\[ \definecolor{firebrick}{RGB}{178,34,34} \newcommand{\red}[1]{{\color{firebrick}{#1}}} \] \[ \definecolor{green}{RGB}{107,142,35} \newcommand{\green}[1]{{\color{green}{#1}}} \] \[ \definecolor{blue}{RGB}{0,0,205} \newcommand{\blue}[1]{{\color{blue}{#1}}} \] \[ \newcommand{\den}[1]{[\![#1]\!]} \] \[ \newcommand{\set}[1]{\{#1\}} \]

overview

 

  • what is probabilistic pragmatics?

 

  • example: vanilla rational speech act model

 

  • extensions & applications:
    • individual differences
    • embedded scalars

probabilistic pragmatics

what is probabilistic pragmatics?

  • definitely one thing: a piece of bad terminology
    • probabilities play a role, but they are not the main thing

 

  • blunt umbrella term for a set of approaches unified by family resemblance
    • game theoretic pragmatics, "Bayesian pragmatics"
    • modern post-Grice (Geurts, Lauer, Optimality or Relevance Theory)

 

  • gradient concept characterized by a property cluster

Franke & Jäger (2016), Probabilistic pragmatics, ZfS 35(1):3-44

key properties

  1. probabilistic
    • language users are usually uncertain about relevant contextual elements
    • probabilities are a good tool to capture uncertainty
  2. interactive
    • pragmatics is not only about readings of sentences
    • explicitly consider speaker and listener perspectives
  3. rationalistic
    • language use as goal-oriented, purposeful behavior
  4. computational
    • formally precise, implementable (likely: quantitative) formulations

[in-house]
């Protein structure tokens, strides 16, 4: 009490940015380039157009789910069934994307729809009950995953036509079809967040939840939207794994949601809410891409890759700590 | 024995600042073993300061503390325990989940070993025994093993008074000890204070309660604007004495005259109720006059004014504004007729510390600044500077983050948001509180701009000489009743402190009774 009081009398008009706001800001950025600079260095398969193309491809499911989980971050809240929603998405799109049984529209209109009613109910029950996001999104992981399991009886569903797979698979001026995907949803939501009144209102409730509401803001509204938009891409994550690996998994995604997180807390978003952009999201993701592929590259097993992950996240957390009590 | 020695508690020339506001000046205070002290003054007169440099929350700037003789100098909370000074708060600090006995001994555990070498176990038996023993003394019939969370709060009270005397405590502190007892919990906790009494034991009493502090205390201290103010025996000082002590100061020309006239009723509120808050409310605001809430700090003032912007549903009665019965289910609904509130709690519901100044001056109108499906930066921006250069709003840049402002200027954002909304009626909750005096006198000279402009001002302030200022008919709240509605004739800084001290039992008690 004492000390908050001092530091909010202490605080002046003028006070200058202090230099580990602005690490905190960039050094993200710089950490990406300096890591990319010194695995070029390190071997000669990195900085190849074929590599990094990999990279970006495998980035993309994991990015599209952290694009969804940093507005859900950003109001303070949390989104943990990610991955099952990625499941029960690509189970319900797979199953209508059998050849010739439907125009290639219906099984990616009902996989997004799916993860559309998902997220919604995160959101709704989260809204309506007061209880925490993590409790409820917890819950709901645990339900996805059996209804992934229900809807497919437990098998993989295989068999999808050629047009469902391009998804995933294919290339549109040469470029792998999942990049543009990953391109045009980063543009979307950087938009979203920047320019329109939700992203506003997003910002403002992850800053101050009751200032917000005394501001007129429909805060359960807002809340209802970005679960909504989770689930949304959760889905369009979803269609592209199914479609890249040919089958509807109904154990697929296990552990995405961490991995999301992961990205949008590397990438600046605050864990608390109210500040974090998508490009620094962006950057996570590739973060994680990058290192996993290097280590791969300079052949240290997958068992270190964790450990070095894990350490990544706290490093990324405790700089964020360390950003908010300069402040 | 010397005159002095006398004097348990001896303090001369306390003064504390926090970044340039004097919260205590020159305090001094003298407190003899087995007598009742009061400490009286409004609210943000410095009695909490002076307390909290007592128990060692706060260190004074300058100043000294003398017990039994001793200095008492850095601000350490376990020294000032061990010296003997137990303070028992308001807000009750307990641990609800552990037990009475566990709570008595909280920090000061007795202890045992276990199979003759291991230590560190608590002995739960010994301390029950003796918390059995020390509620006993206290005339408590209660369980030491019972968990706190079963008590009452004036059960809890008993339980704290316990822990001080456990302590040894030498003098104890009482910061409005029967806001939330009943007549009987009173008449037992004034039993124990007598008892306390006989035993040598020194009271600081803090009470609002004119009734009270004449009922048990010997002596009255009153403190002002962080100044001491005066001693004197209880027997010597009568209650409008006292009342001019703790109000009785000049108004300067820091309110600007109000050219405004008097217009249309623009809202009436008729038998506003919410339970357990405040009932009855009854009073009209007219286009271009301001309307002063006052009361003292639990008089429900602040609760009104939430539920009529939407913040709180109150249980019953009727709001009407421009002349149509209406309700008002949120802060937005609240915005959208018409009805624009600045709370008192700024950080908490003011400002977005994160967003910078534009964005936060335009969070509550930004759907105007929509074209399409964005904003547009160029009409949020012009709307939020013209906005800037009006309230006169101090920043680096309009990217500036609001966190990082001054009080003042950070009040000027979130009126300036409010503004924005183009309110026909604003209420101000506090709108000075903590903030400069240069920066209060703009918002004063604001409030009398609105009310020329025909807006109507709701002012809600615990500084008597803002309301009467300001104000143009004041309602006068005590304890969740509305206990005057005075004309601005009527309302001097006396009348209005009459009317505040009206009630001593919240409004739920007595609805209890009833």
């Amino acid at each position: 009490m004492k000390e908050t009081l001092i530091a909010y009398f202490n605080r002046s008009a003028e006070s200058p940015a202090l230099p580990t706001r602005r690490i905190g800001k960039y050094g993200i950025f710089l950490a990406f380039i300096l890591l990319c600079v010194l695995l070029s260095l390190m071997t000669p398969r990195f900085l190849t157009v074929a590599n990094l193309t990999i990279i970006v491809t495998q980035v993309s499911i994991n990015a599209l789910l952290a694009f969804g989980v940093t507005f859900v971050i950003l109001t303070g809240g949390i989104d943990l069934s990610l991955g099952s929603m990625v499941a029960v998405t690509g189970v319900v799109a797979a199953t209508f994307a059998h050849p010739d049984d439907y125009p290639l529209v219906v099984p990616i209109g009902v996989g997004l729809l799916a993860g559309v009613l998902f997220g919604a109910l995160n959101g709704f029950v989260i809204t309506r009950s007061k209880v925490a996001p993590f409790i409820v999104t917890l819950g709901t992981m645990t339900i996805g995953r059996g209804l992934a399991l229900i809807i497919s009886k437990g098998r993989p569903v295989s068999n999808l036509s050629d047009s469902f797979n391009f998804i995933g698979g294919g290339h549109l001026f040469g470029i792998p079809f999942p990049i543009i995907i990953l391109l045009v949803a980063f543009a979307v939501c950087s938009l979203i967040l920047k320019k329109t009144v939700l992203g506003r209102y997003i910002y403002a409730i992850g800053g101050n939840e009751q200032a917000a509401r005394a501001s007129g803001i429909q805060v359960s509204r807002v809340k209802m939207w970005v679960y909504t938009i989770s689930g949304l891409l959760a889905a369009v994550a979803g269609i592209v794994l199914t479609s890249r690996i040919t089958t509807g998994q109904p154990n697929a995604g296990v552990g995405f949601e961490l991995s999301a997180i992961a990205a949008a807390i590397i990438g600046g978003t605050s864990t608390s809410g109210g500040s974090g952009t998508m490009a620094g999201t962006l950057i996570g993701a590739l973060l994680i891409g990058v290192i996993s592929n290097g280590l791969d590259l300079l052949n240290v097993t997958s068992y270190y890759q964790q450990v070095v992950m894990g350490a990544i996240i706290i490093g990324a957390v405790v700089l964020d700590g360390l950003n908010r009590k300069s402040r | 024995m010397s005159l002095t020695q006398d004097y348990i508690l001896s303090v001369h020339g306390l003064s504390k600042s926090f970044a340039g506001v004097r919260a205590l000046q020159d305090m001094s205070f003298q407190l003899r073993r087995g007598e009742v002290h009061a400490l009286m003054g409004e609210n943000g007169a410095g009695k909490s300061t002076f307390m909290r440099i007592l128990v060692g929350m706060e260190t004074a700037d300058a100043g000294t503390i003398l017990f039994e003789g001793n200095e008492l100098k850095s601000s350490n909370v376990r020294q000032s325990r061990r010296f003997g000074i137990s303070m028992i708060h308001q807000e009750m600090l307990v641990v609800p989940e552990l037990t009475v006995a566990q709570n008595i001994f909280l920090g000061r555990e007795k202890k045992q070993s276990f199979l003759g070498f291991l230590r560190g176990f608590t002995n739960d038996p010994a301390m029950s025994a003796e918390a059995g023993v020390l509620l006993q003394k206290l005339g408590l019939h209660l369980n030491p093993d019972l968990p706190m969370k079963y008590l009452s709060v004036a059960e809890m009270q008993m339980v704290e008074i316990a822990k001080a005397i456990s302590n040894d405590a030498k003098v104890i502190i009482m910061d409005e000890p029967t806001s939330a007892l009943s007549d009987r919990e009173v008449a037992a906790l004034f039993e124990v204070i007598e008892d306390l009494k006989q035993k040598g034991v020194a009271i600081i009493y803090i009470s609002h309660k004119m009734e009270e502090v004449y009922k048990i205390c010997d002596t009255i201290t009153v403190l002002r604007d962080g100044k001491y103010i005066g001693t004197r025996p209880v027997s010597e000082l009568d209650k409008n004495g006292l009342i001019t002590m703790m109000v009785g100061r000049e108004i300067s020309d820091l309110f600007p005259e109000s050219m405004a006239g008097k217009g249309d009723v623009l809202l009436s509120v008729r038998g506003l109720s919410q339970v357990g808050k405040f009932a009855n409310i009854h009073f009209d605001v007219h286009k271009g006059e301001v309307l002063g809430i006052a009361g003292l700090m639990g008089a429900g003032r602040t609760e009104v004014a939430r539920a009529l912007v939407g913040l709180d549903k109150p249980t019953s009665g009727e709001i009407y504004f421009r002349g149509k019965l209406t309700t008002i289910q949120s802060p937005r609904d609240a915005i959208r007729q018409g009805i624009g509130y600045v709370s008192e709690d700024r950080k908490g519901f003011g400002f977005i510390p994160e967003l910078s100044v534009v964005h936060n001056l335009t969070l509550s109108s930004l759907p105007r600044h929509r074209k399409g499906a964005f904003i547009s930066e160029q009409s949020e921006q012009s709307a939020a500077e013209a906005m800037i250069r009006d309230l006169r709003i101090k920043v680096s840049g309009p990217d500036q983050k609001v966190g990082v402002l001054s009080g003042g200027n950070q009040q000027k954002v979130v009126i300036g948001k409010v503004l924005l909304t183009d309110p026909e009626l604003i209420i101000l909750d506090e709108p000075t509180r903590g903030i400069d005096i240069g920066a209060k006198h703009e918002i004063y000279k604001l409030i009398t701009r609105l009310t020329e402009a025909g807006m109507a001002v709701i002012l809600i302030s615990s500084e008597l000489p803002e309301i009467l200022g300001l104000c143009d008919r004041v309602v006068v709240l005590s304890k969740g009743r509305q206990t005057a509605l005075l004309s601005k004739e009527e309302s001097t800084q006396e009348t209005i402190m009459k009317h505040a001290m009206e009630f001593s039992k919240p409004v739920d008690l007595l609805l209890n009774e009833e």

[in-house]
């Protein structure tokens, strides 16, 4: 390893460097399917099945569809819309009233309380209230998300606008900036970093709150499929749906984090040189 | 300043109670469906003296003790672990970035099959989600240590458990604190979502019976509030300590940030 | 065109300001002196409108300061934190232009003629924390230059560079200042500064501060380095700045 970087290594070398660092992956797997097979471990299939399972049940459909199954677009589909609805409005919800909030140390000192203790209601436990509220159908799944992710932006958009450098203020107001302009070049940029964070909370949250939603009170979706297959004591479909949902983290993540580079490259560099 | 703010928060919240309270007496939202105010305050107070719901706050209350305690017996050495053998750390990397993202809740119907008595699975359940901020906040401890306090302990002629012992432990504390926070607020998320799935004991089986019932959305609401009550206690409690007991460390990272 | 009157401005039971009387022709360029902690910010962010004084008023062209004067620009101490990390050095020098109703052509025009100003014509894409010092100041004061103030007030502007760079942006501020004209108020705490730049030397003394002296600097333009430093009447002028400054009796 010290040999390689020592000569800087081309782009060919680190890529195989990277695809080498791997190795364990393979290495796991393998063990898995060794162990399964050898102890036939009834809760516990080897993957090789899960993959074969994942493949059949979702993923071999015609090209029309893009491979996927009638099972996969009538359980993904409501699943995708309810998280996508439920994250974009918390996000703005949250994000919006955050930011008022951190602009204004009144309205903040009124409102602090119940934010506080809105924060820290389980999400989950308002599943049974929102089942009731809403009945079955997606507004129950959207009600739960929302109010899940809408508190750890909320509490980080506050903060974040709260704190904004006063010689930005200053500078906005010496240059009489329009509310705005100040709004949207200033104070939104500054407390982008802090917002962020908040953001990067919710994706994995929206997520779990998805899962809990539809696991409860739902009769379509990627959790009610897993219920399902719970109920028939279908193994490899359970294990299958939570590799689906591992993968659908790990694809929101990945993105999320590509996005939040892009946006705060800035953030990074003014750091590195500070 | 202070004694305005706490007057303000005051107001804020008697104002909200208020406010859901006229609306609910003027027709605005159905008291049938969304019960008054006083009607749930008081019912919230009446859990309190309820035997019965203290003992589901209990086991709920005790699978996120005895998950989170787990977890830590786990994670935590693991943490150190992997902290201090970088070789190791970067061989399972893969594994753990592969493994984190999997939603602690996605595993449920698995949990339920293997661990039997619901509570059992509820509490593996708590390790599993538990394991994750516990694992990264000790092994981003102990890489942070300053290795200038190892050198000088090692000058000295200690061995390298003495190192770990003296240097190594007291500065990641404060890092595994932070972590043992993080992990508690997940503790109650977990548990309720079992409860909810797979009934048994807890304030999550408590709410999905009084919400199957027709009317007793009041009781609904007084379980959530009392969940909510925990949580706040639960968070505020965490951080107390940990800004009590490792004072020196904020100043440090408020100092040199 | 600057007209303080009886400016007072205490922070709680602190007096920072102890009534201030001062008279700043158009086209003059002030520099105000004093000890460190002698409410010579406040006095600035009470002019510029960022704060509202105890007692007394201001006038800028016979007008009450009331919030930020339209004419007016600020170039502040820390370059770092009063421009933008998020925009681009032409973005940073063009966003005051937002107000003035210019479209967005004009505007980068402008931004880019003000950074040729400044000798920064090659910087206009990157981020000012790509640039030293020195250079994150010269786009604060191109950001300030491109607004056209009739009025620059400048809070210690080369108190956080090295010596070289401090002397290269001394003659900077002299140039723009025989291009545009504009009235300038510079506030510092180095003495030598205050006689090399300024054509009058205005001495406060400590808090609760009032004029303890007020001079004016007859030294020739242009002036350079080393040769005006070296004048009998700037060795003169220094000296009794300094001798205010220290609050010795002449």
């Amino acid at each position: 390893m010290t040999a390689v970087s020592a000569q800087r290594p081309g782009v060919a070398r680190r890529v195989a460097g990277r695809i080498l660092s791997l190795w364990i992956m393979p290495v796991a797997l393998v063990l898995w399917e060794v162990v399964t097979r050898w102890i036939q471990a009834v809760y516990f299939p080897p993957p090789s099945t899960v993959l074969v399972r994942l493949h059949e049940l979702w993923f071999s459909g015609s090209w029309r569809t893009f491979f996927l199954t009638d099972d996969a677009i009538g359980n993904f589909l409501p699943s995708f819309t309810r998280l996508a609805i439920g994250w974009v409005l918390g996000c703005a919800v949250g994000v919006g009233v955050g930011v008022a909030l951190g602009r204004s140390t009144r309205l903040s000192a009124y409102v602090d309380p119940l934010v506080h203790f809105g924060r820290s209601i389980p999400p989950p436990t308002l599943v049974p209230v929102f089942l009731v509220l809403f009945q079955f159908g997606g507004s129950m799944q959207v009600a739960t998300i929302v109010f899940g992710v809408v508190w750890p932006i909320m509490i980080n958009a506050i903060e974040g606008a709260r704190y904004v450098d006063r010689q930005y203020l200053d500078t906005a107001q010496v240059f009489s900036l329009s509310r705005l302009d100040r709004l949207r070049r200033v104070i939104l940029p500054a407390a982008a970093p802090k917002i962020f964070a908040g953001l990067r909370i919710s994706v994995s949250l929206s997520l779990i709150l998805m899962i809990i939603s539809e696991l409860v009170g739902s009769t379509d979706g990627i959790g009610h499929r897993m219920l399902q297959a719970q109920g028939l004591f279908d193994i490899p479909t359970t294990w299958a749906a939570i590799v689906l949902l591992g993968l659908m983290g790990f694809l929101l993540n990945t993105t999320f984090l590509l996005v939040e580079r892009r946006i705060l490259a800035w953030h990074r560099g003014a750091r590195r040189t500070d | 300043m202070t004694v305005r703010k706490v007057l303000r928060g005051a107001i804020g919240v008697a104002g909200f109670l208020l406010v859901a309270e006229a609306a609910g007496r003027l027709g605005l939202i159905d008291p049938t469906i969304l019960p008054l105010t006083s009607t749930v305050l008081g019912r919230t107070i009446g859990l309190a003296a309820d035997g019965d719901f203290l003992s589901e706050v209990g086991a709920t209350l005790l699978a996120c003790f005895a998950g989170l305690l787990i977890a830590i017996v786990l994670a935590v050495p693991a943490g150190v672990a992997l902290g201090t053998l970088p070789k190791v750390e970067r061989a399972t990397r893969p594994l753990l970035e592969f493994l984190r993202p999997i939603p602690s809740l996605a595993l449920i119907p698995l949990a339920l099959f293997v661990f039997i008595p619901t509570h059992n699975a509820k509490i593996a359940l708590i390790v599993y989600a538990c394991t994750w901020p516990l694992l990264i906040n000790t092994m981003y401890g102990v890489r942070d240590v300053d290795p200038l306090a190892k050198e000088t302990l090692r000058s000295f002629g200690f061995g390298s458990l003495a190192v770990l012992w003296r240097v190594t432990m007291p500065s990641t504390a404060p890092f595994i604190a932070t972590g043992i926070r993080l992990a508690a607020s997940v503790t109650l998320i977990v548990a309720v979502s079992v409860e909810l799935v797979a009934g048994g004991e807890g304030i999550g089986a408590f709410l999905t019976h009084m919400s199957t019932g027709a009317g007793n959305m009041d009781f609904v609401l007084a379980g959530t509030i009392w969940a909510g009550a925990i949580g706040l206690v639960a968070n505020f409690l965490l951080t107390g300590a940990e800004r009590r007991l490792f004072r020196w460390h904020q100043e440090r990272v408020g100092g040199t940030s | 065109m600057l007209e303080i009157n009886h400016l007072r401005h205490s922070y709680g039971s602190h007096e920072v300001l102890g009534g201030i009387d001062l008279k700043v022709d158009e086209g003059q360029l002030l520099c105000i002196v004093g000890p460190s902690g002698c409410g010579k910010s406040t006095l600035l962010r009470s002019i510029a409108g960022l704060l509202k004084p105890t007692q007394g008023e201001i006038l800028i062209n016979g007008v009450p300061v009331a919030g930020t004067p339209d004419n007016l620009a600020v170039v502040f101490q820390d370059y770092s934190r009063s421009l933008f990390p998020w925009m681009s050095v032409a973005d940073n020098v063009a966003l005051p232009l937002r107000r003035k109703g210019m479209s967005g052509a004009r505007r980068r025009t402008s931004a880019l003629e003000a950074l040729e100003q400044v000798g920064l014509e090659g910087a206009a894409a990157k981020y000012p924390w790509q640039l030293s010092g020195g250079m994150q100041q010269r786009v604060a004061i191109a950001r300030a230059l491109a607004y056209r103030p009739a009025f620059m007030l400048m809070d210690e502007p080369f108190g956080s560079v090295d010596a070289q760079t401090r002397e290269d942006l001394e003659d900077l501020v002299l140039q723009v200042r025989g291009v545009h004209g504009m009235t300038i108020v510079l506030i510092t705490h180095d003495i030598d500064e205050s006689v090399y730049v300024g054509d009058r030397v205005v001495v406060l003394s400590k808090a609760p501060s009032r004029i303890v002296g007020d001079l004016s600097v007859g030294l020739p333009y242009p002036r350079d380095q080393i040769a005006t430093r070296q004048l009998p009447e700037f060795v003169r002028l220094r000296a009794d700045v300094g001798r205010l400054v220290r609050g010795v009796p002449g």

5. data-oriented
    • pragmatic theory feeds full data-generating model for experimental data

 

\(\Rightarrow\) Bayesian as a consequence of particular implementations of 1-3

levels of analysis

LoA

rational analysis

A rational analysis is an explanation of an aspect of human behavior based
on the assumption that it is optimized somehow to the structure of the 
environment. ... [T]he term does not imply any actual logical deduction in 
choosing optimal behavior, only that the behavior will be optimized. 
                                                    (Anderson 1991, p. 471)

example: reference game paradigm

  • speaker and listener observe a fixed set \(T\) of referents, e.g.:

    RSAstim

  • speaker knows which referent \(t \in T\) she wants to talk about

  • speaker can choose a message \(m\) from set \(M = \{ \text{blue}, \text{green}, \text{square}, \text{circle} \}\)

  • listener tries to recover intended referent based on message

  • communication is successful if guess matches intended referent

[signaling game!]

rational speech act model

dummy

literal listener picks literal interpretation (uniformly at random):

\[ P_{LL}(t \mid m) \propto P(t \mid [\![m]\!]) \]

dummy

Gricean speaker approximates informativity-maximization (with parameter \(\lambda\)):

\[ P_{S}(m \mid t \, ; \, \lambda) \propto \exp(\lambda \cdot \log P_{LL}(t \mid m)) \]

dummy

pragmatic listener uses Bayes' rule to infer likely world states:

\[ P_L(t \mid m \, ; \, \lambda) \propto P(t) \cdot P_S(m \mid t \, ; \, \lambda) \]

(c.f., Benz 2006, Frank & Goodman 2012)

individual variation

simple & complex reference games